The wheels of change grind slowly at the institutions that guide the American traffic engineering establishment, but they are moving forward.
This week, U.S. DOT issued interim approval for bike boxes [PDF], a treatment that positions cyclists ahead of cars at intersections.
Dozens of American cities currently use bike boxes — some for the better part of the past decade — and the federal government is now satisfied enough by the results to conclude that they lead to “reductions in conflicts between bikes and turning drivers” and less crosswalk encroachment by both drivers and cyclists.
Cities installing bike boxes will still have to submit a request for “interim approval” to the Federal Highway Administration until a final rule is adopted, but now bike boxes will be perceived as less risky by transportation engineers.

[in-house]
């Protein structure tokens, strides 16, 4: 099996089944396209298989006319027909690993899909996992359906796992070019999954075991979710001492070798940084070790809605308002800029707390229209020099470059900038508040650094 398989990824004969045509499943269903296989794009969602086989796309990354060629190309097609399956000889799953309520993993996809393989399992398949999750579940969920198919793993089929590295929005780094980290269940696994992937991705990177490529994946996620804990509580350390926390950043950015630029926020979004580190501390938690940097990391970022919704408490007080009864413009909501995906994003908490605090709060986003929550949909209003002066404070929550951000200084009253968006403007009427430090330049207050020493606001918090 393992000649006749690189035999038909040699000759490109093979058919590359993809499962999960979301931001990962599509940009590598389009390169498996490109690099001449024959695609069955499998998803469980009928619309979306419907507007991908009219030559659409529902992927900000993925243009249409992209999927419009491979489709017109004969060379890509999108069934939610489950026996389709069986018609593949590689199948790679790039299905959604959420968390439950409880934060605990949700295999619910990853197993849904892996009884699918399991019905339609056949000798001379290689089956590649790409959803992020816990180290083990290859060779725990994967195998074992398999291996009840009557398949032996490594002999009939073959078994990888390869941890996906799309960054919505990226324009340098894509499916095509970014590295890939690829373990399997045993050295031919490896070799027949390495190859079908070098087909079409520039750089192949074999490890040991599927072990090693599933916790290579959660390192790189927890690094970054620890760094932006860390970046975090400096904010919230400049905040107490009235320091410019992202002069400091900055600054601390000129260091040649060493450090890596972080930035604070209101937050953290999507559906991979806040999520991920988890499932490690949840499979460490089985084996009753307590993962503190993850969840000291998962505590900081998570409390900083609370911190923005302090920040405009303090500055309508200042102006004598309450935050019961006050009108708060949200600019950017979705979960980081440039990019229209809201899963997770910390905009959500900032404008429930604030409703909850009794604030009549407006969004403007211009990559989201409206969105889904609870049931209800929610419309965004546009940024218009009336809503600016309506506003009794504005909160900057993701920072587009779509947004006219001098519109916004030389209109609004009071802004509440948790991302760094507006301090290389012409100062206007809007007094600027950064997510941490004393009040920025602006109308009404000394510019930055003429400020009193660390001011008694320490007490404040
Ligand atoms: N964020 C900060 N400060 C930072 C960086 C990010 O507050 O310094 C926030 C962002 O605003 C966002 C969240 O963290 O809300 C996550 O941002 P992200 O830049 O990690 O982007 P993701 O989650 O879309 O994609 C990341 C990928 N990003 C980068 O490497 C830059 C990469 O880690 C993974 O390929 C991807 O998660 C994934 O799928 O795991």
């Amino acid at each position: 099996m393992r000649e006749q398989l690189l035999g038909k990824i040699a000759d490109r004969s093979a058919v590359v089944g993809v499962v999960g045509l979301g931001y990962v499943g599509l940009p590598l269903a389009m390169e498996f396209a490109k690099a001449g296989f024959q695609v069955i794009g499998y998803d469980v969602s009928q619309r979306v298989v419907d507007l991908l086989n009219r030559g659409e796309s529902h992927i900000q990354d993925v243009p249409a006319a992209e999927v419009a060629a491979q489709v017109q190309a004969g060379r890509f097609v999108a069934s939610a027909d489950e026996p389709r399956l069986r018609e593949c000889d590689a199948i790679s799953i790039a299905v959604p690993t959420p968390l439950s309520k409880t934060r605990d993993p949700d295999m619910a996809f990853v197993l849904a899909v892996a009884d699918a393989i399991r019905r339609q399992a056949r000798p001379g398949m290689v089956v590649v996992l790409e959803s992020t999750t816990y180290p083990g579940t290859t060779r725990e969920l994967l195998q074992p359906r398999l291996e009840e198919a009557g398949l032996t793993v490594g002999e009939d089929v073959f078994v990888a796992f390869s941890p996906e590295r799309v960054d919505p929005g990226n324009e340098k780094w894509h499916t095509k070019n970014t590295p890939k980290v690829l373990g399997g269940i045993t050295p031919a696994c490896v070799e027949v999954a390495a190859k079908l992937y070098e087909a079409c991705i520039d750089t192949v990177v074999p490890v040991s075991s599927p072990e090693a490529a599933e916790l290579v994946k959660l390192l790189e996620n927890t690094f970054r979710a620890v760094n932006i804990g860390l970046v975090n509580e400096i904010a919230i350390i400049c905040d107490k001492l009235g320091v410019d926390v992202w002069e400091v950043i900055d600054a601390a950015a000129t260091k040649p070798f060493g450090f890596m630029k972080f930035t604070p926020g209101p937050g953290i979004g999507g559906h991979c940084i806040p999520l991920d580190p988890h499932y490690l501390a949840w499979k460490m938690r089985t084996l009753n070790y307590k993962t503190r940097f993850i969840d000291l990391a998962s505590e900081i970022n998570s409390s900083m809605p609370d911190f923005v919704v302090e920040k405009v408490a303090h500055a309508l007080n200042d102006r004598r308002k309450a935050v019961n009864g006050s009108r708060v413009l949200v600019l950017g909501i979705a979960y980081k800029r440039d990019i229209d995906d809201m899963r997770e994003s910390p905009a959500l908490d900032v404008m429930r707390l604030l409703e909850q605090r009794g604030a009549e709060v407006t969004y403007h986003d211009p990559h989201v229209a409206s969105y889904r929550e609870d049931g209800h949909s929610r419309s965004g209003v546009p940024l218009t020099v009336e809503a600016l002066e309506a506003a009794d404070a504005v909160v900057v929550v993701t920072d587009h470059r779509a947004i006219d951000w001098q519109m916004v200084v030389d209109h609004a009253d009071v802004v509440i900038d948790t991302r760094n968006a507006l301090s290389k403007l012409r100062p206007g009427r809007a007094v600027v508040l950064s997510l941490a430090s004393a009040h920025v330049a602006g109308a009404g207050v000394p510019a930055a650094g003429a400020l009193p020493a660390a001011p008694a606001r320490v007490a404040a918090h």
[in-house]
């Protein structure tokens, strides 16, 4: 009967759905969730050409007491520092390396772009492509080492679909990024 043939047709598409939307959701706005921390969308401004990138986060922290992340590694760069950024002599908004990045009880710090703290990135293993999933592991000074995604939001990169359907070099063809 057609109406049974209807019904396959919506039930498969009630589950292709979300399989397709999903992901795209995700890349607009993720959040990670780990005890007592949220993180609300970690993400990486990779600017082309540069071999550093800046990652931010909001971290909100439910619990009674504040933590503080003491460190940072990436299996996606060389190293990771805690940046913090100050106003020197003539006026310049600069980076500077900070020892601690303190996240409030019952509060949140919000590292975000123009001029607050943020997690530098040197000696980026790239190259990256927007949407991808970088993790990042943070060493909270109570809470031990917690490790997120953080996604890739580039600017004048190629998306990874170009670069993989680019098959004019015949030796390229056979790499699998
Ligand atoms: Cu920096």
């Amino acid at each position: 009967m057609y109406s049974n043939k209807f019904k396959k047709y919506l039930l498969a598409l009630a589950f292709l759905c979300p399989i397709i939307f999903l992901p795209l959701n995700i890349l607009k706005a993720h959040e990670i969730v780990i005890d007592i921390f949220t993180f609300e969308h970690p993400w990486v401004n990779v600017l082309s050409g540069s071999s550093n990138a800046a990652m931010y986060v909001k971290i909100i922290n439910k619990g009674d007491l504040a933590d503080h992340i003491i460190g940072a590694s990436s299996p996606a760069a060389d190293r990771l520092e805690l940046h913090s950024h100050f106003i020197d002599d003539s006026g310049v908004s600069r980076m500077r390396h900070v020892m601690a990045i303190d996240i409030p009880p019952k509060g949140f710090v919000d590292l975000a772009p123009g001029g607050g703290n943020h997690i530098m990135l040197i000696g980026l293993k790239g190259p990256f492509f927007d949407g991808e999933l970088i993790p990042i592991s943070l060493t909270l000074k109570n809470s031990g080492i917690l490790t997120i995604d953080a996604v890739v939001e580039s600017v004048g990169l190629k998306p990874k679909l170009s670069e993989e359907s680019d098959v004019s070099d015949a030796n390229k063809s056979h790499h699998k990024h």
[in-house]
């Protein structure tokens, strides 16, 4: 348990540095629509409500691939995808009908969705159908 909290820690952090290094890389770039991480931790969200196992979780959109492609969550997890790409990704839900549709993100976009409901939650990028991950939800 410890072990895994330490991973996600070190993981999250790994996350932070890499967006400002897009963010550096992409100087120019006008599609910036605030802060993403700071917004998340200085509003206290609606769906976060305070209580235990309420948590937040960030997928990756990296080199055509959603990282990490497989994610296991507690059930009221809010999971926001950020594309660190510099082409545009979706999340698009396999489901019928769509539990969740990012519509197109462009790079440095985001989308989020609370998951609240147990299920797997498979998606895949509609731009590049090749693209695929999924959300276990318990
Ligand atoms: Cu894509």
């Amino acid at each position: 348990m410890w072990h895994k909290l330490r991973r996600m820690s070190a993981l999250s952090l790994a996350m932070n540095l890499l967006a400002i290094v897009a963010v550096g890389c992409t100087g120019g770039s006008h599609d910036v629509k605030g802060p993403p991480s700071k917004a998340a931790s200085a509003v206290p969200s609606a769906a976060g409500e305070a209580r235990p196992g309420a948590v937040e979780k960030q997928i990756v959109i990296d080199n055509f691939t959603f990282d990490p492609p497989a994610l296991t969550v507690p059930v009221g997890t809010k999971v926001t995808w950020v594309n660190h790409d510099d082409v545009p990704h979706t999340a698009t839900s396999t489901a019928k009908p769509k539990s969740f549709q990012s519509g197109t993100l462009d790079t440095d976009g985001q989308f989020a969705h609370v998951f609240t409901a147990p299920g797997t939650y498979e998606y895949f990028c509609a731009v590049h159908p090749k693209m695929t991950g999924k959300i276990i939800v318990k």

The committee responsible for approving new bike infrastructure treatments for the Manual on Uniform Traffic Control Devices recommended approval of bike boxes nearly three years ago. The same group has been dragging its feet on protected bike lanes, a key obstacle to their widespread installation.